Public Safety

Parkland students spark Sioux City rally on gun control

Youth call for 'morally just leaders' to change gun laws

Parkland shooting survivor Jaclyn Corin stands on a chair Wednesday while starting a roundtable discussion following a rally at Sioux City North High School. Marjory Stoneman Douglas High School shooting survivors along with other youth held the rally to give young people a chance to speak out against gun violence. On Feb. 14, Nikolas Cruz, 19, used an AR-15 semi-automatic rifle to kill 17 students and staff members at the Parkland, Fla., school. The Sioux City rally was part of nationwide bus tour calling for gun control with the goals of reducing school violence and encouraging young people to vote. (Tim Hynds/Sioux City Journal)
Parkland shooting survivor Jaclyn Corin stands on a chair Wednesday while starting a roundtable discussion following a rally at Sioux City North High School. Marjory Stoneman Douglas High School shooting survivors along with other youth held the rally to give young people a chance to speak out against gun violence. On Feb. 14, Nikolas Cruz, 19, used an AR-15 semi-automatic rifle to kill 17 students and staff members at the Parkland, Fla., school. The Sioux City rally was part of nationwide bus tour calling for gun control with the goals of reducing school violence and encouraging young people to vote. (Tim Hynds/Sioux City Journal)

SIOUX CITY — More than 150 people came Wednesday to North High School to discuss ways to end gun violence in schools and other places, in an event kicked off by comments from a student survivor of a February mass shooting at a Parkland, Fla., high school.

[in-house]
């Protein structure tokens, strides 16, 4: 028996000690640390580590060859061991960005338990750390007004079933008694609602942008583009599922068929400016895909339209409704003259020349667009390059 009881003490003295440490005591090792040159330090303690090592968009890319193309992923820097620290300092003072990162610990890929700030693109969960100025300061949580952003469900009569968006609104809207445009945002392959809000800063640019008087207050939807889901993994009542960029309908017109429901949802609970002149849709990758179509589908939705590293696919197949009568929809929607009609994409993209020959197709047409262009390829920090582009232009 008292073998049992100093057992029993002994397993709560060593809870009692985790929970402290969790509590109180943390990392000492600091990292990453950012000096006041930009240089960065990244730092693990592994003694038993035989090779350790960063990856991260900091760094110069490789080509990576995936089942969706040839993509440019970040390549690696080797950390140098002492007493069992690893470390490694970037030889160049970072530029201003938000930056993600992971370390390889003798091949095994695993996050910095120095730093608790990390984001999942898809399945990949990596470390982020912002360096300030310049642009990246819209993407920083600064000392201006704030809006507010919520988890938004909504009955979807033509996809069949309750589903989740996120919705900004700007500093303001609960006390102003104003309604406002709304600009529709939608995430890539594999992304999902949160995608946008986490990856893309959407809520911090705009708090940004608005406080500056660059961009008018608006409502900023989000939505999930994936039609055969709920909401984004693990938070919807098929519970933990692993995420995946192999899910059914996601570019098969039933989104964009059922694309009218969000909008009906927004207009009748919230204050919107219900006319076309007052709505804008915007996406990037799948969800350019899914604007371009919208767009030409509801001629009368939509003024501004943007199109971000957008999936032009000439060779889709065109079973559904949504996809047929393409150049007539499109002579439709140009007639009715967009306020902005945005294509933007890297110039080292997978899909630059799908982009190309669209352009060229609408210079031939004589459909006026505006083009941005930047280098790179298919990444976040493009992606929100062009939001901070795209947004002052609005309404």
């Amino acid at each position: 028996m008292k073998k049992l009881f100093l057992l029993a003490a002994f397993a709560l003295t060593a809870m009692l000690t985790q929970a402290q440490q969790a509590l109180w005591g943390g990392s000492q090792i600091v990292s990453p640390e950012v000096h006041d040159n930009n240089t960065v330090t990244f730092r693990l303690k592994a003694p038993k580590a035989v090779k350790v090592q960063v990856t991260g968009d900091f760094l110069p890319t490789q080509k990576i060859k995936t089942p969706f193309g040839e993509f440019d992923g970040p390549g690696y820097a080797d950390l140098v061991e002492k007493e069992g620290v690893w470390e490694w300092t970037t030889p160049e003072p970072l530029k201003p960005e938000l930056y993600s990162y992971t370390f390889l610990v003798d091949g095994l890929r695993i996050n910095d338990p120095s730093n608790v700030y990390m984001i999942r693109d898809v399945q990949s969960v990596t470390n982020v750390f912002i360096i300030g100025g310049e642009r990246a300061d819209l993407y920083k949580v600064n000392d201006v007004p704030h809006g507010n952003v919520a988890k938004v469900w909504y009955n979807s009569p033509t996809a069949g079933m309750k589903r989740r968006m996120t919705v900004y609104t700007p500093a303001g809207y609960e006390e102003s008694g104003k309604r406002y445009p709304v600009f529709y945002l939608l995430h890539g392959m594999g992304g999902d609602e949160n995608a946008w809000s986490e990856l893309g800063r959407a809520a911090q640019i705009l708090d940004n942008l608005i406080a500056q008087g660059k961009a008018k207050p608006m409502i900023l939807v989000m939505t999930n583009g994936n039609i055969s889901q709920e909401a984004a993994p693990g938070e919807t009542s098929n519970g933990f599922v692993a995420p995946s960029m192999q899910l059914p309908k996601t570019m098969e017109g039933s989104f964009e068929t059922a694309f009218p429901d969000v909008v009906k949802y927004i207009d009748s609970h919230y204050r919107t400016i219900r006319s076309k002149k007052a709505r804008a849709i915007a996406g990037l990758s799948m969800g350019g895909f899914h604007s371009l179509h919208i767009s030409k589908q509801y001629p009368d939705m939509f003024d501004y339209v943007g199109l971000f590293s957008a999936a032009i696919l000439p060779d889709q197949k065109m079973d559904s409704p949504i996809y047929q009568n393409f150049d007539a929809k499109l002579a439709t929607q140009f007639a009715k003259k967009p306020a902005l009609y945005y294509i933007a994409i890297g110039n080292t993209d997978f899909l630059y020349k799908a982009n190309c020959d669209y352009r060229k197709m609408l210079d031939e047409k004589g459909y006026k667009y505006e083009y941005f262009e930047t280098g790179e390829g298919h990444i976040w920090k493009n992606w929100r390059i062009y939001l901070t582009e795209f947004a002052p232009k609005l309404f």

“We wanted to demand that morally just leaders are put into office,” Jaclyn Corin said, since the National Rifle Association “has such a stranglehold on lawmakers.”

Corin said she and other students, after the February shooting that killed 17 people, “decided we weren’t going to let the media cover the story the wrong way.”

The survivors have used social media to air views, appeared on news shows and participated with the “Road To Change Tour” that is making Midwest stops through June 29. Among the other Parkland students on hand in Sioux City were Sofie Whitney, Emma Gonzalez and Cameron Casky.

Corin also told the crowd, “You don’t just need to register to vote, you need to get out to the polls. ... We want to build a network of young people across the country to make change.”

After Corin spoke, the tour’s youth meetup at North High saw 45 local and Parkland pupils moving to tables to discuss ways to impact gun laws. They also made posters, then took them for a protest at the downtown Sioux City office of U.S. Rep. Steve King, R-Iowa, later in the afternoon, where about 100 people turned out.

Said Corin, “Steve King is not a morally just leader.”

Charlotte Miller, of Omaha, was in Sioux City to visit relatives and went to the event. Miller, who is going into eighth grade, said she has been involved in three events seeking to reduce gun violence this spring.

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“This whole year, I’ve been impressed by all these young people making change,” Miller said.

“We need to get people into government who will stop gun violence.”

Everly Ivener, a freshman at North High School, said she participated in Sioux City’s March for Our Lives in the spring. Ivener said she wants to see change in how elected officials respond to constituents.

“They’re not listening to what people in the city and state are telling them and they don’t seem to care,” Ivener said. “A lot of people think this issue is just in D.C. or just in Florida. But actually going to all the states and having everyone come out is a really good thing.”

Kobey Lofton, of westside Chicago, joined the tour after it began. Lofton cited 147 young people under age 21 being killed in gun violence in that metro this year.

“We have become normalized and immune to the gun violence in Chicago,” Lofton said.

There is a 10-point proposal that March For Our Lives and Road To Change leaders advocate in the “How We Save Lives” section of their website. Those include funding gun violence research, requiring universal background checks to buy any firearm and banning high-capacity magazines that hold more than 10 rounds.

Corin said the effort is nonpartisan: “It is not Democrat or Republican. It is about saving lives.”

Morgan Matzen of the Sioux City Journal contributed to this report.

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